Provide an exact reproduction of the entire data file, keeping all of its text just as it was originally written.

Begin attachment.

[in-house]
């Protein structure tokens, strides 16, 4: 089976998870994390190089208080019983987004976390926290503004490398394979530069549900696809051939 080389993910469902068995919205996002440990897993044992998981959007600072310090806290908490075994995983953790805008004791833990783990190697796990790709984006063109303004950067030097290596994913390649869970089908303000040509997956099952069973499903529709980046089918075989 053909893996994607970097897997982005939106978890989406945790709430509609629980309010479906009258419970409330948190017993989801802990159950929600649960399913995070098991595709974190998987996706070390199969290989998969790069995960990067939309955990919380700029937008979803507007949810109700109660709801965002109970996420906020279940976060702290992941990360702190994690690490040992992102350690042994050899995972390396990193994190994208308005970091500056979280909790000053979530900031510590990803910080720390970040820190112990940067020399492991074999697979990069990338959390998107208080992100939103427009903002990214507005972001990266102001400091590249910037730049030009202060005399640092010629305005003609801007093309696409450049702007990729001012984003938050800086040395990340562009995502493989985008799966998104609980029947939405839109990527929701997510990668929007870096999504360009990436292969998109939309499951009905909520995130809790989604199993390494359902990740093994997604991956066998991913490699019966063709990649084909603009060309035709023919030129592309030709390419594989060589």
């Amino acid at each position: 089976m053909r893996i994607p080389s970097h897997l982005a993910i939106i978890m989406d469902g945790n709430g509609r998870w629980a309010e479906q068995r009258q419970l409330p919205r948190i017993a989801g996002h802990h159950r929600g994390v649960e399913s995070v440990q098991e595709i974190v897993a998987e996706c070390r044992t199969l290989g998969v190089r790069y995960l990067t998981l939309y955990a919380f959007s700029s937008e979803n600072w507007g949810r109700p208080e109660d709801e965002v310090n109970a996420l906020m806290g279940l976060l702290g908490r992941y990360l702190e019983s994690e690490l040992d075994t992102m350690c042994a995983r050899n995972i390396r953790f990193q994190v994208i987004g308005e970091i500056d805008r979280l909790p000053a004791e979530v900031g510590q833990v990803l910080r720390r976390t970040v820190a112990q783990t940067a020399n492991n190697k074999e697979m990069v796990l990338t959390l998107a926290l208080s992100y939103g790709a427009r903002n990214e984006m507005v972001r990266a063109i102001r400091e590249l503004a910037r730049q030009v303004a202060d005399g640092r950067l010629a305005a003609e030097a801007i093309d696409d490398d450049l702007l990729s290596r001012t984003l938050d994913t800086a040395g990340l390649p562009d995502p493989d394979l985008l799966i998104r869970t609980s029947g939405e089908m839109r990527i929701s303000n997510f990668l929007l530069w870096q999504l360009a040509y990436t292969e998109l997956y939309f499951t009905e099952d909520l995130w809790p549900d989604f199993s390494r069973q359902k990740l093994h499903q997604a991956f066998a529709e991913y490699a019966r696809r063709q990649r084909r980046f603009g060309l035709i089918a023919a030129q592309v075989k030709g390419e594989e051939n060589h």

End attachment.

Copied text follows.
[in-house]
């Protein structure tokens, strides 16, 4: 089976998870994390190089208080019983987004976390926290503004490398394979530069549900696809051939 080389993910469902068995919205996002440990897993044992998981959007600072310090806290908490075994995983953790805008004791833990783990190697796990790709984006063109303004950067030097290596994913390649869970089908303000040509997956099952069973499903529709980046089918075989 053909893996994607970097897997982005939106978890989406945790709430509609629980309010479906009258419970409330948190017993989801802990159950929600649960399913995070098991595709974190998987996706070390199969290989998969790069995960990067939309955990919380700029937008979803507007949810109700109660709801965002109970996420906020279940976060702290992941990360702190994690690490040992992102350690042994050899995972390396990193994190994208308005970091500056979280909790000053979530900031510590990803910080720390970040820190112990940067020399492991074999697979990069990338959390998107208080992100939103427009903002990214507005972001990266102001400091590249910037730049030009202060005399640092010629305005003609801007093309696409450049702007990729001012984003938050800086040395990340562009995502493989985008799966998104609980029947939405839109990527929701997510990668929007870096999504360009990436292969998109939309499951009905909520995130809790989604199993390494359902990740093994997604991956066998991913490699019966063709990649084909603009060309035709023919030129592309030709390419594989060589």
């Amino acid at each position: 089976m053909r893996i994607p080389s970097h897997l982005a993910i939106i978890m989406d469902g945790n709430g509609r998870w629980a309010e479906q068995r009258q419970l409330p919205r948190i017993a989801g996002h802990h159950r929600g994390v649960e399913s995070v440990q098991e595709i974190v897993a998987e996706c070390r044992t199969l290989g998969v190089r790069y995960l990067t998981l939309y955990a919380f959007s700029s937008e979803n600072w507007g949810r109700p208080e109660d709801e965002v310090n109970a996420l906020m806290g279940l976060l702290g908490r992941y990360l702190e019983s994690e690490l040992d075994t992102m350690c042994a995983r050899n995972i390396r953790f990193q994190v994208i987004g308005e970091i500056d805008r979280l909790p000053a004791e979530v900031g510590q833990v990803l910080r720390r976390t970040v820190a112990q783990t940067a020399n492991n190697k074999e697979m990069v796990l990338t959390l998107a926290l208080s992100y939103g790709a427009r903002n990214e984006m507005v972001r990266a063109i102001r400091e590249l503004a910037r730049q030009v303004a202060d005399g640092r950067l010629a305005a003609e030097a801007i093309d696409d490398d450049l702007l990729s290596r001012t984003l938050d994913t800086a040395g990340l390649p562009d995502p493989d394979l985008l799966i998104r869970t609980s029947g939405e089908m839109r990527i929701s303000n997510f990668l929007l530069w870096q999504l360009a040509y990436t292969e998109l997956y939309f499951t009905e099952d909520l995130w809790p549900d989604f199993s390494r069973q359902k990740l093994h499903q997604a991956f066998a529709e991913y490699a019966r696809r063709q990649r084909r980046f603009g060309l035709i089918a023919a030129q592309v075989k030709g390419e594989e051939n060589h």